The rest of the world sometimes pigeonholes Canada as simply a moose-infested forest that sprawls from sea to shining sea, a place that’s known as much for its politeness as its politics. But the reality is that Canada is a booming, bustling place with a rich history and plenty of economic might and lot of political pull. What do you really know about the land of maple leaves and beavers in this fascinating quiz?
As the crown of North America, Canada is indeed filled with forests. It is, in fact, one of the most heavily forested areas on the planet, and those woods are filled with all manner of important wildlife, from bears, to wolves, to elk and a whole lot more. The country is also strewn with many thousands of lakes, as well as rugged coastlines. What do you know about the landscapes and layout of this country?
Canada doesn’t have states. Instead, it is broken into small areas called provinces, as well as a handful of territories. These provinces are incredibly varied in their people and landscape. Some of them are exceedingly rural or virtually empty — others feature some of the biggest cities on the entire continent. What do you know about Canada’s settlements, large and small?
Canada is a varied blend of big-city life and backwater isolation. Grab your pancakes and maple syrup and settle in with this Canadian quiz — we’ll see how much you really know about America’s northern neighbor!
In southern Ontario, you’ll find Ottawa, the capital of the entire country. About 1 million people live there.
Canada is bordered by three oceans. They are the Pacific, Atlantic and Arctic oceans.
Sprawling over 3.8 million square miles, Canada is second only to Russia in terms of pure size. From prairies to forest to mountains, it is a mammoth country.
Canada is the world’s second-largest country by area ... but hardly anyone lives there. It has a population of about 36 million people, roughly the same as a single U.S. state, California.
Hockey is to Canada as baseball is to America — it is a national pastime and cultural obsession. It’s also why Canada produces so many professional hockey players. Lacrosse is the country’s official summer sport.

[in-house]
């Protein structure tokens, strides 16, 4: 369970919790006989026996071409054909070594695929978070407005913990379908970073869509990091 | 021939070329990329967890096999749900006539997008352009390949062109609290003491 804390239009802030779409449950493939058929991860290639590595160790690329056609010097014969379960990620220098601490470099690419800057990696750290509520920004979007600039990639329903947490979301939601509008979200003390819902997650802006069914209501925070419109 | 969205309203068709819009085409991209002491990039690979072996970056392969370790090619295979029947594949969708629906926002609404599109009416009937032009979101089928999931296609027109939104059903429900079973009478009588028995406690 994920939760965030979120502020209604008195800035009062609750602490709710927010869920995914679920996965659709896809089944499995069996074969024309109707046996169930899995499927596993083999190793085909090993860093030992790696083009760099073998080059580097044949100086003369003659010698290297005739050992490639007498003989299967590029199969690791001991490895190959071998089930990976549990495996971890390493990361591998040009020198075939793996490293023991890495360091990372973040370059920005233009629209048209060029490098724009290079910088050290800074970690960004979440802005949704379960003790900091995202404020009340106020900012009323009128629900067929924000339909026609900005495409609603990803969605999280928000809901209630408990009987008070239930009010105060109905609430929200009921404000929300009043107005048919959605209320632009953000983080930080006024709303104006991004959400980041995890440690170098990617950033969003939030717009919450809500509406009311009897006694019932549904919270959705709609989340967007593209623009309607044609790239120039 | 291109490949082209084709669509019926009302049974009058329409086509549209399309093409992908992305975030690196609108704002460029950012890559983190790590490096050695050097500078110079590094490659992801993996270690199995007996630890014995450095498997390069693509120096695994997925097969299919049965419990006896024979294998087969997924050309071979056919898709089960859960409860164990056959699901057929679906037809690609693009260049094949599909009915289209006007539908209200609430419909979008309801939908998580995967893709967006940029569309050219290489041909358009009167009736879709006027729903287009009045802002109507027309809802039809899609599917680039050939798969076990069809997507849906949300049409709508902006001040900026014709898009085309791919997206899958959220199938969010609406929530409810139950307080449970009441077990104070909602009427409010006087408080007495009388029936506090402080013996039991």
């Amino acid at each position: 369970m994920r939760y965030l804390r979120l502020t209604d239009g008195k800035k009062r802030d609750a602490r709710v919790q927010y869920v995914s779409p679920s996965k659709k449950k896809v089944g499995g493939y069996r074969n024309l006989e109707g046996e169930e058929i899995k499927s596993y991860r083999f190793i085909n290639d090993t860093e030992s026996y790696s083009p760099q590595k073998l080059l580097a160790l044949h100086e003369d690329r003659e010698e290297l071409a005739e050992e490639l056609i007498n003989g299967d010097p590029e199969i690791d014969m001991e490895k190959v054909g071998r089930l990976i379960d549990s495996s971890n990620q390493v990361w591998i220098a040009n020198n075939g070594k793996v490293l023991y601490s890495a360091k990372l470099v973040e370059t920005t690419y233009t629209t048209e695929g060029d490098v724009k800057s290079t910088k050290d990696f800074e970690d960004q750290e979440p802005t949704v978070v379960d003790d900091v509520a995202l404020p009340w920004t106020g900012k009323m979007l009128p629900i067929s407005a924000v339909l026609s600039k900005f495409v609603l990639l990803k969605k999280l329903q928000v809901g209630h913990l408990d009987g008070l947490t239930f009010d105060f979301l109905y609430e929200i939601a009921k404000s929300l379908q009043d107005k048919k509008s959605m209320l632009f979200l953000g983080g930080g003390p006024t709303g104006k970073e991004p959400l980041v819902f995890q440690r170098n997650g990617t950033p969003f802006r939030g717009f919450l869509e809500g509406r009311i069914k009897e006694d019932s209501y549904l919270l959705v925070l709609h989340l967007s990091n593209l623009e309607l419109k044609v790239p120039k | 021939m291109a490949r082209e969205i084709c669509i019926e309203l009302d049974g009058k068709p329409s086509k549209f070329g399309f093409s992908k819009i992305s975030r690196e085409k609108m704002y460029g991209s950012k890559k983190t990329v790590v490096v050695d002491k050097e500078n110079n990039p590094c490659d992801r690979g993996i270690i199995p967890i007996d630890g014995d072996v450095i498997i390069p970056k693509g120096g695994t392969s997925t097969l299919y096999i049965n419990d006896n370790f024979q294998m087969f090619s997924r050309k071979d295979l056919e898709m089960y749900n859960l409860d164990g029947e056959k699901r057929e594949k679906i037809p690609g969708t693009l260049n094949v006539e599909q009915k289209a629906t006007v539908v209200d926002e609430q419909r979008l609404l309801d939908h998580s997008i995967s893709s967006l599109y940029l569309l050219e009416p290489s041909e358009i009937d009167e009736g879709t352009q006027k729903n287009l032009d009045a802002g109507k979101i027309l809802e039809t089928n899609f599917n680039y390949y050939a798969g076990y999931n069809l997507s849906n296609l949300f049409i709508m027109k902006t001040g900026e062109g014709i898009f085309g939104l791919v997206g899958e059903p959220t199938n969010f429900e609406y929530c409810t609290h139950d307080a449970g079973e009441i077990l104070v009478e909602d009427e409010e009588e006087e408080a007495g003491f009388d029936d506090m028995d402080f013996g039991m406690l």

By some estimates, Canada has about 164,000 miles of coastline. That’s more than any other country on Earth.
Provinces are Canada’s version of states. There are 10 of them, along with three territories.
Ontario is home to more than 13 million people, accounting for a huge portion of the country’s population. It is by far the most populous province.
For generations, Canada has been known as a maple syrup haven. The Canadians produce more of this sticky, sweet substance than any other country.
In 1980, Canada finally adopted an official national anthem. That anthem is, of course, "O, Canada."
Canada has two official languages, English and French. About 20% of its citizens can speak French.
Quebec, a province of the eastern area of Canada, is home to most of Canada’s French-speaking population. Some of its citizens speak only French — with very few English skills.
Poutine is quintessential Canadian dish — French fries with cheese curds, often topped with gravy. It is just as heavenly (and unhealthy) as it sounds.
British Columbia anchors the west coast of Canada and is just north of Washington. Alberta lies just to the east of B.C.
In 1947, a station in Snag, Yukon documented a temperature of -81.4 degrees Fahrenheit. In winter, the average low for Canada’s capital city, Ottawa is about 6 degrees F.
It’s true. The U.S.-Canada border is more than 5,200 miles long. That’s the longest international border on Earth.
From the 17th to 19th century, locals in Quebec City kept adding to massive fortifications. It is the only walled city anywhere north of Mexico.
Located in the center of the country, Saskatchewan has broad plains that are well-suited to farming. This single province grows about 45% of Canada’s grains.
False. Canada is second in hydroelectricity production, behind only China. Oil and natural gas are still tops in Canada in terms of energy production.
Located in the eastern portion of the country, Niagara Falls is a wonder of the world. It is Canada’s biggest waterfall by volume, dumping incredible amounts of water every second of every day.
Just look at the satellite pictures and you’ll see how much of Canada is swathed in trees. The country has about 10% of all of the world’s forest cover.
The vast majority of Canada’s population is scrunched up next to the U.S-Canada border. Roughly 90% of the entire country lives just 125 miles from the border.
The Yukon covers about 186,000 square miles — and is home to just 36,000 people. Its remoteness in the northwest part of the country is a major reason so few people live there.
More than 900,000 people live in Nova Scotia, a maritime province on the east coast of Canada. There, you’ll find the booming city of Halifax, which is home to more than 400,000.
Canada is so big that this single nation is indeed bigger than the entire European Union. Canada is 15 times bigger than France.
Canada is filled to the brim with oil sands — sands saturated with petroleum, and many companies exploit this resource, often to the objections of environmentalists, who say oil sands product is too damaged to local ecosystems.
New Brunswick is, officially, the only bilingual province in all of Canada. So when you step outside, you never know if you’ll be encountering French or English speakers.
Moose are huge deer that roam Canada’s wilderness (and sometimes, streets). There are at least 500,000 on the prowl and there may be as many as a million.
Ellesmere Island is in the northern region of the territory of Nunavut. It is home to the world’s northernmost settlement — the total population of the island is less than 200 people.
Centuries ago, the Iroquois people called the area "Kanata," which means "settlement." From east to west and north to south, Canada features both tiny villages and booming metro areas.